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Gender Wage Differentials in the Portuguese Labor Market

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  • Clementina Santos

    ()
    (CETE, Faculdade de Economia, Universidade do Porto)

  • Pilar González

    ()
    (CETE, Faculdade de Economia, Universidade do Porto)

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    Abstract

    We use data from staff logs (Quadros de Pessoal) to discuss different procedures to decompose gender wage differential and examine the reasons underlying the evolution of the gender wage gap for the period 1985-1997 in the Portuguese labor market. Our results show that, for the first period, the increase of changes in the wage gap is mostly due to the increase in wage discrimination by means of the males´ wage advantage and of the females´ wage disadvantage. Growing inequality within gender groups, namely the rapid increase in educational attainment of women, and their probable overqualification in many jobs, may explain these results. Furthermore, the process of integration in the European Community responsible for deep changes in the economy, has also to be taken into account. The impact of the above facts was more moderate in the period 1991-1997, explaining the decrease of changes in the gender wage gap and the lower dispersion of the different components contribution to the relative wage gap.

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    File URL: http://www.fep.up.pt/investigacao/cete/papers/dp0303.pdf
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    Bibliographic Info

    Paper provided by Universidade do Porto, Faculdade de Economia do Porto in its series CEF.UP Working Papers with number 0303.

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    Length: 22 pages
    Date of creation: Feb 2003
    Date of revision:
    Handle: RePEc:por:cetedp:0303

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    Related research

    Keywords: Labor market discrimination; Wage composition;

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    References

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    1. Kiker, B. F. & Santos, Maria C., 1991. "Human capital and earnings in Portugal," Economics of Education Review, Elsevier, Elsevier, vol. 10(3), pages 187-203, September.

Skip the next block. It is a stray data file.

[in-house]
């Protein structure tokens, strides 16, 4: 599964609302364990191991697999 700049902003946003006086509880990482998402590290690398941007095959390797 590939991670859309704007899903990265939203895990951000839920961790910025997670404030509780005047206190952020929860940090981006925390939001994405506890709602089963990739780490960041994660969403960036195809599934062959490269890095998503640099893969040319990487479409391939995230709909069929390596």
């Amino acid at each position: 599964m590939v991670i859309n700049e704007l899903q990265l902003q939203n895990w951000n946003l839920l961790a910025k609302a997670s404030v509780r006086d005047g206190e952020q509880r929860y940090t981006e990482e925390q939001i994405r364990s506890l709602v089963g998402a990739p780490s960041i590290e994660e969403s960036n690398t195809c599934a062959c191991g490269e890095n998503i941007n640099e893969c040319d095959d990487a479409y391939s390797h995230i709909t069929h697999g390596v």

2. Heckman, James, 2013. "Sample selection bias as a specification error," Applied Econometrics, Publishing House "SINERGIA PRESS", Publishing House "SINERGIA PRESS", vol. 31(3), pages 129-137.
    3. Dolton, P J & Makepeace, G H, 1986. "Sample Selection and Male-Female Earnings Differentials in the Graduate Labour Market," Oxford Economic Papers, Oxford University Press, vol. 38(2), pages 317-41, July.
    4. Cardoso, Ana Rute, 1997. "Workers or Employers: Who Is Shaping Wage Inequality?," Oxford Bulletin of Economics and Statistics, Department of Economics, University of Oxford, vol. 59(4), pages 523-47, November.
    5. David Neumark, 1988. "Employers' Discriminatory Behavior and the Estimation of Wage Discrimination," Journal of Human Resources, University of Wisconsin Press, vol. 23(3), pages 279-295.
    6. Oaxaca, Ronald L. & Ransom, Michael R., 1994. "On discrimination and the decomposition of wage differentials," Journal of Econometrics, Elsevier, Elsevier, vol. 61(1), pages 5-21, March.
    7. T.D. Stanley & Stephen B. Jarrell, 1998. "Gender Wage Discrimination Bias? A Meta-Regression Analysis," Journal of Human Resources, University of Wisconsin Press, vol. 33(4), pages 947-973.
    8. Peter Dolton & Donal O'Neill & Olive Sweetman, 1996. "Gender Differences in the Changing Labor Market: The Role of Legislation and Inequality in Changing the Wage Gap for Qualified Workers in the United Kingdom," Journal of Human Resources, University of Wisconsin Press, vol. 31(3), pages 549-565.
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    Cited by:
    1. Raquel Vale Mendes, 2004. "Decomposition of gender wage differentials among Portuguese top management jobs," ERSA conference papers ersa04p127, European Regional Science Association.
    2. Raquel Vale Mendes, 2009. "Gender wage differentials and occupational distribution," Notas Económicas, Faculdade de Economia, Universidade de Coimbra, Faculdade de Economia, Universidade de Coimbra, issue 29, pages 26-40, June.

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